Tuesday, March 17, 2020

Then and Now...Enjoy!

Last year's ukulele camp!!


Today is the first day of ukulele camp. I love ukulele camp. We play from morning til night, and this year is a tribute to the 60’s. Ah, yes, my kind of music. At 4:00 this afternoon there is a mall concert and an hour long of playing the Beatles. I have waited for ukulele camp for a full year because I love it so much. I have the best hippie clothes and earrings! 

But, I am not there. With everything packed and neatly stacked by the front door, Carolyn called. You know the discussion. We decided not to go. 

My disappointment is just one of hundreds, of thousands across this world of ours. And as I sit writing, cancelations of events keep tumbling in across the Internet lines. One by one each event falls, much like a game of dominos. I am trying to wrap my head around this just like you. Each event is not just a cancelation or postponement, but a change in our lives. Our work, our travel, our joy, our sorrows are all put to the test right now. 

I am as sad as you are, and for now, it is hard to keep my tears from spilling across my laptop as I write. I don’t know how to adjust to all of this so I am not going to try and be a politician or a medical specialist or as someone in charge.
No, I am just like you with a house to run, bills to pay, a community to support. What do we do now? I don’t know, really. 

One step at a time for most of us, right? By now we have all probably filled our shelves with the basics: Clorox, Nyquil, Tylenol, and toilet paper. (Really, what is that all about? Ha!) I actually have made those purchases. They are in a basket on the shelf. I did not get in any groceries, no, the cupboard is completely bare. (Traveling for two weeks and then ukulele camp!) I guess that is next on the agenda. Fill the shelves with a couple weeks of food is a good idea.

Okay, we have food and supplies. What’s next? I guess I would say we need to feed our soul in these times, and that might be more difficult. I have been thinking about this all week. How do we, as a society of movers and shakers, survive this free fall? The first thing is to keep our minds active. Thinking about all of this, all of the time, is not healthy. Turn off the news. Pick up a book…a lovely book. The libraries are all still open. Pop on in and get books. Hey while you are there, get some for the kids! I have a stack of books just waiting to be read so now is the time! Getting lost in a book is such a delicious way to live!!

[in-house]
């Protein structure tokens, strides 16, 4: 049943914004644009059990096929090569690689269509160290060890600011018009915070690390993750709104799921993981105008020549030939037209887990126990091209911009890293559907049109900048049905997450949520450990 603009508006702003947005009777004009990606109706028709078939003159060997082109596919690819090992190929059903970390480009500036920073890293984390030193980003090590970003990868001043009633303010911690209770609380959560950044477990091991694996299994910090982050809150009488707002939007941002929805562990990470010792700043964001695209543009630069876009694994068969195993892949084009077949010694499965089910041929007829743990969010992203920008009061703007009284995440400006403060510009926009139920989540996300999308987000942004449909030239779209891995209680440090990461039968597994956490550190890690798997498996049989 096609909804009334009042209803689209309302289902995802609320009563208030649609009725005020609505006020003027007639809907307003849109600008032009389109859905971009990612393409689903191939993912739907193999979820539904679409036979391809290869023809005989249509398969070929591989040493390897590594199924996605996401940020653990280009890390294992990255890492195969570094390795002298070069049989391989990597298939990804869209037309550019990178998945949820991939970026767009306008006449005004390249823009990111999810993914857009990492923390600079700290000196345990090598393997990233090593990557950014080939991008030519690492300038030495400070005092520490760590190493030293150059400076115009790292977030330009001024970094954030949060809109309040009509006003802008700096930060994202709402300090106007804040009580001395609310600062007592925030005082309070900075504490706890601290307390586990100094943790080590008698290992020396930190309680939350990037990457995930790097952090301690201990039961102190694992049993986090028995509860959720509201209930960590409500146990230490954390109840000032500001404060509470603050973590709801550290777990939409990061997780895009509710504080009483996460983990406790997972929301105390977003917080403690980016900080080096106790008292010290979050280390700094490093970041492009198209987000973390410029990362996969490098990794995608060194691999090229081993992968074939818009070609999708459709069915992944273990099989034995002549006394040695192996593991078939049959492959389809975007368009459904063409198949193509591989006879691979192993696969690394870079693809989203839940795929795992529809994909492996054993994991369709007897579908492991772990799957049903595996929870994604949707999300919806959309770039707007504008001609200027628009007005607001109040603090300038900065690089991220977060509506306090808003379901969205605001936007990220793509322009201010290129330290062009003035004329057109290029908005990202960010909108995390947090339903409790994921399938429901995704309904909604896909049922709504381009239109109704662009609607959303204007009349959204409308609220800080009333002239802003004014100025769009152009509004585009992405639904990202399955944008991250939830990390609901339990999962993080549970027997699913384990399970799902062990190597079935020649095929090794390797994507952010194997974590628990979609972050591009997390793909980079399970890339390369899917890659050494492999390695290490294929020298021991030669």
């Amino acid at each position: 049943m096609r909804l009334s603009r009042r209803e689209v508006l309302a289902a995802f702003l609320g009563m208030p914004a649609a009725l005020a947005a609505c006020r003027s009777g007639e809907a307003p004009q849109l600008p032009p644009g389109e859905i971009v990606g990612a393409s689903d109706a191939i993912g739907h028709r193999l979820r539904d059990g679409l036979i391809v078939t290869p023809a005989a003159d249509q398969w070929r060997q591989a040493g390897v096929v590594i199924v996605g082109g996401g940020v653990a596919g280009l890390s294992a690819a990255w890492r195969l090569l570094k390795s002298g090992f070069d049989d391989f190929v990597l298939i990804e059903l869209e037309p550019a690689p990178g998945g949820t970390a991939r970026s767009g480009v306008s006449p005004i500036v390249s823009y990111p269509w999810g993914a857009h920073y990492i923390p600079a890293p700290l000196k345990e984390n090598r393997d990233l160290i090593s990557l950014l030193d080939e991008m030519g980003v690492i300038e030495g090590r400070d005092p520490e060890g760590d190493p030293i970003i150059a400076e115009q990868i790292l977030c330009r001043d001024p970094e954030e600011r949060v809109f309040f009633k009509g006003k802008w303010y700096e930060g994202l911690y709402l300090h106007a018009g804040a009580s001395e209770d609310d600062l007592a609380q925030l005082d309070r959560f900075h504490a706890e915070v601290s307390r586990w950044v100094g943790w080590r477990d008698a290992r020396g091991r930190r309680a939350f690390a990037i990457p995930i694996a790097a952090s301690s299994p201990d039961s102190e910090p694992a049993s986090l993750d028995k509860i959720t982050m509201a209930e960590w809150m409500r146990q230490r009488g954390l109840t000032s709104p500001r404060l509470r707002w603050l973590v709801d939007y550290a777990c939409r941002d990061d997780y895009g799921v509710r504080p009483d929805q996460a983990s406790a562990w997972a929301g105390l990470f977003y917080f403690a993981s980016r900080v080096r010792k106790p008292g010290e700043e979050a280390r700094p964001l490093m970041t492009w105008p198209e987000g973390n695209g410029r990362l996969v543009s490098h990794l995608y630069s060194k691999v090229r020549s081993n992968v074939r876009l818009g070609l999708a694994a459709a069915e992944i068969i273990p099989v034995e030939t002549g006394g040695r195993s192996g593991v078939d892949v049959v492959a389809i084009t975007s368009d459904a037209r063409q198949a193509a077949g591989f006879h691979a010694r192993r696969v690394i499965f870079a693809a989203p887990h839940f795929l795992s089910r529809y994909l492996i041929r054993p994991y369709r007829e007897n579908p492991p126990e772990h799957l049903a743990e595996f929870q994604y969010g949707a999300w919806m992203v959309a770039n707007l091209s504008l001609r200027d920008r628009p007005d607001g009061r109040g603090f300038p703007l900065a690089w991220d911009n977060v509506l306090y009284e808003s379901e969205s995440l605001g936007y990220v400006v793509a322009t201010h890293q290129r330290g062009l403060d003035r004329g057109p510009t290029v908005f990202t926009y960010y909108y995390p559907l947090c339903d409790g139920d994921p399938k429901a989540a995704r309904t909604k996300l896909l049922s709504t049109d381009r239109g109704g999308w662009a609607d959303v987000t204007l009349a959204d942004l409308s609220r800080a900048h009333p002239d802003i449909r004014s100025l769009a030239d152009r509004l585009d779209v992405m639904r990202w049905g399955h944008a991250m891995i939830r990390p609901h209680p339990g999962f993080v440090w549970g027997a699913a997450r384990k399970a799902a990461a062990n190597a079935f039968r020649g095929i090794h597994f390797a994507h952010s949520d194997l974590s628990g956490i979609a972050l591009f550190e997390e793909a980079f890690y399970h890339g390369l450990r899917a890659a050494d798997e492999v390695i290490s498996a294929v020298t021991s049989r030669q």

When you are not reading, the next best thing it to head outside. We are so lucky it is springtime and not January. Open your windows to let the fresh air come in to wash away the winter dust, and then go outside. I have packets of early seeds such as spinach and kale that are just waiting to be planted. With shovel in hand, I will be planting. Dirt is good for the soul. And a note to my neighbors, I will be raking up the Autumn leaves. (They really are enriching to the soil!) When the weather warms up, I will get back to fence painting. No, really, I am. 

Take a spin around the block on your bike. Take a walk in your neighborhood. Send those kiddos outside to play. They must get outside to refresh their little brains too. It is spring in northern Indiana, and we are so grateful.

Now to the most important task ahead of us: let us take care of one another…our families, our neighbors, our communities. Be on call for special deliveries or a cheery wave out the window. Sit out on the stoop and watch the stars come out, or get up early and listen to the birds. They keep singing, and soon the peepers!
We can all get through this together. Our world is a little different right now, but it is still our world. Take the time to be quiet and listen. 

As for me, I will play my ukulele on the porch each evening. 

Above all, wash your hands!

Thursday, February 27, 2020

Spending the day at the Angola Carnegie Library



Miss Jessica